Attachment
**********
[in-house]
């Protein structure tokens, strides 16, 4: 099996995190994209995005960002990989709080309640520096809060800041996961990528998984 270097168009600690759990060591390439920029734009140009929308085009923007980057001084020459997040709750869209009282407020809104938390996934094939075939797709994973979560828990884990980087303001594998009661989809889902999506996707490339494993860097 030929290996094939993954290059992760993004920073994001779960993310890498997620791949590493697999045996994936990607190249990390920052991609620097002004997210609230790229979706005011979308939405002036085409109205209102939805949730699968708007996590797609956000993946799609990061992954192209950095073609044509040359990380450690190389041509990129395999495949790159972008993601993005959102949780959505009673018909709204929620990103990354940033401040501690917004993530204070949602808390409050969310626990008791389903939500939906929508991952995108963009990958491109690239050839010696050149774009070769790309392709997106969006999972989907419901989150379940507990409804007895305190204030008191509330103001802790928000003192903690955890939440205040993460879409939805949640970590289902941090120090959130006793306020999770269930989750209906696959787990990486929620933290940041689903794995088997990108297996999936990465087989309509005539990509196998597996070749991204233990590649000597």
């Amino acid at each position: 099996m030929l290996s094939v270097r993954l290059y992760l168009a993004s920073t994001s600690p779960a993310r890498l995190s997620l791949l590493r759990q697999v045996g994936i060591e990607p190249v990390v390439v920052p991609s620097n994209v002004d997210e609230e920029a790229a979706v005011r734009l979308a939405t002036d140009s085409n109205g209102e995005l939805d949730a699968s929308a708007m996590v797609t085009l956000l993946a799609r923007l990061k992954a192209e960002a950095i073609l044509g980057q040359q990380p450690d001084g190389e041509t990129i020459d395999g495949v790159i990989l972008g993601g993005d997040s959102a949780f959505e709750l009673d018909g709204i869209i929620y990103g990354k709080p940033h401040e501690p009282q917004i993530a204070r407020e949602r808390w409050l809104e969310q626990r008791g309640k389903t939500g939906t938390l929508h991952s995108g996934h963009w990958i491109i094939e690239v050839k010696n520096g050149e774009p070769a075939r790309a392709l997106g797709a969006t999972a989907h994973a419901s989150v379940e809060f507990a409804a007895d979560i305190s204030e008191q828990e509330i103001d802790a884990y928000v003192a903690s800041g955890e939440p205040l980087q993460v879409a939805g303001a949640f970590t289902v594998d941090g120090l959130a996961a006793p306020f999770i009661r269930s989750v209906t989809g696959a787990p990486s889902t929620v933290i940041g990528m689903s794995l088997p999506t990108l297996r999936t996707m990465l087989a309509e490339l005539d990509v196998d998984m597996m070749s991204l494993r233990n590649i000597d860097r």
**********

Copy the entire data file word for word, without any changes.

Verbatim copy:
[in-house]
């Protein structure tokens, strides 16, 4: 099996995190994209995005960002990989709080309640520096809060800041996961990528998984 270097168009600690759990060591390439920029734009140009929308085009923007980057001084020459997040709750869209009282407020809104938390996934094939075939797709994973979560828990884990980087303001594998009661989809889902999506996707490339494993860097 030929290996094939993954290059992760993004920073994001779960993310890498997620791949590493697999045996994936990607190249990390920052991609620097002004997210609230790229979706005011979308939405002036085409109205209102939805949730699968708007996590797609956000993946799609990061992954192209950095073609044509040359990380450690190389041509990129395999495949790159972008993601993005959102949780959505009673018909709204929620990103990354940033401040501690917004993530204070949602808390409050969310626990008791389903939500939906929508991952995108963009990958491109690239050839010696050149774009070769790309392709997106969006999972989907419901989150379940507990409804007895305190204030008191509330103001802790928000003192903690955890939440205040993460879409939805949640970590289902941090120090959130006793306020999770269930989750209906696959787990990486929620933290940041689903794995088997990108297996999936990465087989309509005539990509196998597996070749991204233990590649000597």
């Amino acid at each position: 099996m030929l290996s094939v270097r993954l290059y992760l168009a993004s920073t994001s600690p779960a993310r890498l995190s997620l791949l590493r759990q697999v045996g994936i060591e990607p190249v990390v390439v920052p991609s620097n994209v002004d997210e609230e920029a790229a979706v005011r734009l979308a939405t002036d140009s085409n109205g209102e995005l939805d949730a699968s929308a708007m996590v797609t085009l956000l993946a799609r923007l990061k992954a192209e960002a950095i073609l044509g980057q040359q990380p450690d001084g190389e041509t990129i020459d395999g495949v790159i990989l972008g993601g993005d997040s959102a949780f959505e709750l009673d018909g709204i869209i929620y990103g990354k709080p940033h401040e501690p009282q917004i993530a204070r407020e949602r808390w409050l809104e969310q626990r008791g309640k389903t939500g939906t938390l929508h991952s995108g996934h963009w990958i491109i094939e690239v050839k010696n520096g050149e774009p070769a075939r790309a392709l997106g797709a969006t999972a989907h994973a419901s989150v379940e809060f507990a409804a007895d979560i305190s204030e008191q828990e509330i103001d802790a884990y928000v003192a903690s800041g955890e939440p205040l980087q993460v879409a939805g303001a949640f970590t289902v594998d941090g120090l959130a996961a006793p306020f999770i009661r269930s989750v209906t989809g696959a787990p990486s889902t929620v933290i940041g990528m689903s794995l088997p999506t990108l297996r999936t996707m990465l087989a309509e490339l005539d990509v196998d998984m597996m070749s991204l494993r233990n590649i000597d860097r």